SCOTT AIR FORCE BASE, Ill. -- As we enter the final month of the year, I’d like to take this opportunity to share a document I’ve been working on since the end of Chief of Staff Gen. David Goldfein's directed “Resiliency Tactical Pause.” During this time, all wings spent time discussing the rising rates of suicide and a need to become a more resilient workforce. However, the pause is not enough, and we all know "resiliency" is more than a “one and done” event. I’d like to kick off an enduring effort here at Team Scott. Simply, I’m asking you all to take an active role in a campaign called “Resilience For Life." #R4L
Attached is a document that serves as a conversation starter. Within, you’ll find thoughts and ideas on what some Airmen feel causes a loss of resilience. It also combines all the feedback I collected during the three design thinking sessions held in the Wing Conference Room last quarter with various Airmen and Helping Agencies. Those that participated provided some incredible feedback, which aided follow-on discussions with our helping agencies and commanders. Please take the time to read what some Airmen believe cause hopelessness and stigmas in seeking help, as well as ideas we can incorporate as organizations to increase resilience. You’ll also find some useful hyperlinks to additional support material in the back page.
After reading, share your thoughts/ideas within small groups (squadrons, flights, sections, etc.) on how you can find ways to increase resilience and connectedness both personally and as a team. And then I need you to do the hardest thing of all….take action! Own this as a unit, and craft your own plans/programs to tackle some of the challenges that are unique to you and your organization. We cannot afford to stand on the sidelines and watch this effort go by. The key to baking resilience into our everyday lives is to take action now by sharing your own personal experiences with each other and start getting after things that matter most to unit cohesion and personal/professional development. And yes, it may involve choosing to STOP doing things that do not support this effort. I challenge you to find the things that are no longer useful and cut them out of your daily work. Discuss as a team, what you need to do less of and re-focus on what’s most important.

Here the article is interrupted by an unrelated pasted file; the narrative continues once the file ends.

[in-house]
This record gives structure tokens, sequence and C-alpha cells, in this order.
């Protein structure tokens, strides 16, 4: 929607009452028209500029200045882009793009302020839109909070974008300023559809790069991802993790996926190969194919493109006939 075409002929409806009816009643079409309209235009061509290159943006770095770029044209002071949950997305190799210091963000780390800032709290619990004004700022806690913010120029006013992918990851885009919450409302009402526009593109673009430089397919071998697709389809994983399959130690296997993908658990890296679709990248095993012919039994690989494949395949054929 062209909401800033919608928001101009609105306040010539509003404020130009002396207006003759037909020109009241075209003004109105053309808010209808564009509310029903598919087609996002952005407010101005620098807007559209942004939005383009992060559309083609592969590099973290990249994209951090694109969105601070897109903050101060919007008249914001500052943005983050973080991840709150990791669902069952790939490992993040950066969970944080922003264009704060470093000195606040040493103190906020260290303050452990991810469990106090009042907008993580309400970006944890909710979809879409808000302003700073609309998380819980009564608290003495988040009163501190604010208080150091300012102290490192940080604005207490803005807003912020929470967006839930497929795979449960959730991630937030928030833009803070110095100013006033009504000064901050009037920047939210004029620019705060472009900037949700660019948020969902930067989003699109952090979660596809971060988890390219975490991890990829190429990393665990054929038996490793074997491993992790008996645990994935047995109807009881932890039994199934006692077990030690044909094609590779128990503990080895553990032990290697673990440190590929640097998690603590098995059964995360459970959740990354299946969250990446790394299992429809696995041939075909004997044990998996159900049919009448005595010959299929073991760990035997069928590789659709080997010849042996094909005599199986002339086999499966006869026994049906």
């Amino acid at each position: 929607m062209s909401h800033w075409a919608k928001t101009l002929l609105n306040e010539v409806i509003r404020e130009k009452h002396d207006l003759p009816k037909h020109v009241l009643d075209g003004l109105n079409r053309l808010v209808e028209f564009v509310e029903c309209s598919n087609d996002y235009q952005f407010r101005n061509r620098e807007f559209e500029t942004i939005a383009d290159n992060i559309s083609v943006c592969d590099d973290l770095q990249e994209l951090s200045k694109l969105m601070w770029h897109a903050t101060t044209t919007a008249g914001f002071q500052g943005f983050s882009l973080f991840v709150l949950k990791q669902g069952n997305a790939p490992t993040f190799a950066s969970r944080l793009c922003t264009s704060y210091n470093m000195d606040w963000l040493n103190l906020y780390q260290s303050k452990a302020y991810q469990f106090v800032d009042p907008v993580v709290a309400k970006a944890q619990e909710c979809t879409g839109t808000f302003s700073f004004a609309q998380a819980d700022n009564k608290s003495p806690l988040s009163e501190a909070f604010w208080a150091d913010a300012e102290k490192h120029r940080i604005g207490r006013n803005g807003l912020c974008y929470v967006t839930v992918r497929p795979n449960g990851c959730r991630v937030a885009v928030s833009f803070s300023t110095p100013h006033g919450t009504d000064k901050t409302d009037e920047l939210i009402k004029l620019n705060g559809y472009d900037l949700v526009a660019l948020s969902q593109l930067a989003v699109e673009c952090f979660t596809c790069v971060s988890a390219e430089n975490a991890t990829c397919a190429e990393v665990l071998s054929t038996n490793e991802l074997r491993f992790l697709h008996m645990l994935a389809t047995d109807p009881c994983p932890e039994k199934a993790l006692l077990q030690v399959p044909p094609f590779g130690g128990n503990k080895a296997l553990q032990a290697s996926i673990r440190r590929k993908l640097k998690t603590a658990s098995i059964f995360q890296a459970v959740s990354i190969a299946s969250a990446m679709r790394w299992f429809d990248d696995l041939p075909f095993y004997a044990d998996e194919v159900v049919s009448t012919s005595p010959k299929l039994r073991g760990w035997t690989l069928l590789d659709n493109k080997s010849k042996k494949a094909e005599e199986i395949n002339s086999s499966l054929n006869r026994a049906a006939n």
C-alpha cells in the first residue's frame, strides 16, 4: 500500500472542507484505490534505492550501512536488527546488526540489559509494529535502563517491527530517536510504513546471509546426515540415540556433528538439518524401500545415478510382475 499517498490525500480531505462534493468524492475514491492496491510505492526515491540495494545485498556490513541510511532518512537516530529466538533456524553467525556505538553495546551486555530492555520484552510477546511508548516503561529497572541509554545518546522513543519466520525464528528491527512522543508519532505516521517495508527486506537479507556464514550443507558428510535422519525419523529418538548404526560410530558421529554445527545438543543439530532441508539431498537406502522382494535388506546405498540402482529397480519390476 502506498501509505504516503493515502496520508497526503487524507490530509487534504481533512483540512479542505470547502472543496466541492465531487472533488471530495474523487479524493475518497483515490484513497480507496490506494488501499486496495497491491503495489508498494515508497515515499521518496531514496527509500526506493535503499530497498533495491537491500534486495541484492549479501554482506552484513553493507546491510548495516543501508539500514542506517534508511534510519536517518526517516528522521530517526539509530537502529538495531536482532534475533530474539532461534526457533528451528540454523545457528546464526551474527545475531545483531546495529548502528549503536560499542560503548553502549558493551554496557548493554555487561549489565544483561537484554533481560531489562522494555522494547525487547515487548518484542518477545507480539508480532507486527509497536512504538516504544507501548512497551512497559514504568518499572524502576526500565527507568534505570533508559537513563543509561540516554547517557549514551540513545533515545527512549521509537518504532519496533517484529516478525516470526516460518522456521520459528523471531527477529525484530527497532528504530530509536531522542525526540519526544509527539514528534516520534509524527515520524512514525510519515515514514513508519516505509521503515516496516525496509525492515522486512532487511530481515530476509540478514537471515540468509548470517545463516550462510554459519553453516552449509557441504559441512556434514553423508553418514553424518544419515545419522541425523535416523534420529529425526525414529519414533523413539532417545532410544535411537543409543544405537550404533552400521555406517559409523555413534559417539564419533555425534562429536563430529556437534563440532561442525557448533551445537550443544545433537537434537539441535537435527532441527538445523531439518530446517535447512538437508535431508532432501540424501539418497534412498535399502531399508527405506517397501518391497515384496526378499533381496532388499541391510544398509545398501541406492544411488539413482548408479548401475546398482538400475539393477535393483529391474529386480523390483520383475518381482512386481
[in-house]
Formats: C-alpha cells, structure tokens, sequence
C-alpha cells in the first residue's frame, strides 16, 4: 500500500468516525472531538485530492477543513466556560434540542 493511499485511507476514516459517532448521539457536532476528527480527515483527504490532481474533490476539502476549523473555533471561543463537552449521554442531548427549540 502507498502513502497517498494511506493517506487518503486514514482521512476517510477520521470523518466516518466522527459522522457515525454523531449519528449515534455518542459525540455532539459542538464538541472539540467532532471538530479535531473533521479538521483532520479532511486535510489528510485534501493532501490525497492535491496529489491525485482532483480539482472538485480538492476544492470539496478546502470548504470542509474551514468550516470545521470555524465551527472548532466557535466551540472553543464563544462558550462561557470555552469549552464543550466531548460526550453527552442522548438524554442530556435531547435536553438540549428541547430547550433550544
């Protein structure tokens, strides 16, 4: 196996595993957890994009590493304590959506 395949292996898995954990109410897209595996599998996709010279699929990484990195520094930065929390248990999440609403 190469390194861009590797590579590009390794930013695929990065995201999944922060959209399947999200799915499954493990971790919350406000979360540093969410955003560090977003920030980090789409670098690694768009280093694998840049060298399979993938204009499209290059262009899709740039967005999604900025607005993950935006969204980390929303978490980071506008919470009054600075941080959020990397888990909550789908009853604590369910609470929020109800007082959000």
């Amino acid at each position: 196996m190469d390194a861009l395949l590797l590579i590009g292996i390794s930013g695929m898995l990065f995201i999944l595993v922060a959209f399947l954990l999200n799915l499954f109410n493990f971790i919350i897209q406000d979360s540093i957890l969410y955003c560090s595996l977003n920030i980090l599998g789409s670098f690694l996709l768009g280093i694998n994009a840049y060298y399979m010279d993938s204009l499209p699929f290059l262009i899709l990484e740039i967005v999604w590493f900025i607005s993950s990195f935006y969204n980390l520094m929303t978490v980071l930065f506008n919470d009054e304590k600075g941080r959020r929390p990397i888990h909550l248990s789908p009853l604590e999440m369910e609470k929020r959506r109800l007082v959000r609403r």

My overall intent for this document is to serve as a spark of inspiration to bake resilience into our everyday lives. Maj. Whitney Hasbrouck, 375th Mental Health Flight commander, put it best when she said, “We’re playing the long game, and this is just a first step.” We have to continuously work on this day after day. I intend to keep this effort clearly in my sights under my priority of “Caring for Self, Family and Others.” You are all amazing human beings, but certainly not immune to life’s challenges. Together, we can better help and support one another and overcome these challenges.
Thank you all for your serving our country and for serving each other. I truly enjoy serving you!
Resiliency For Life PDF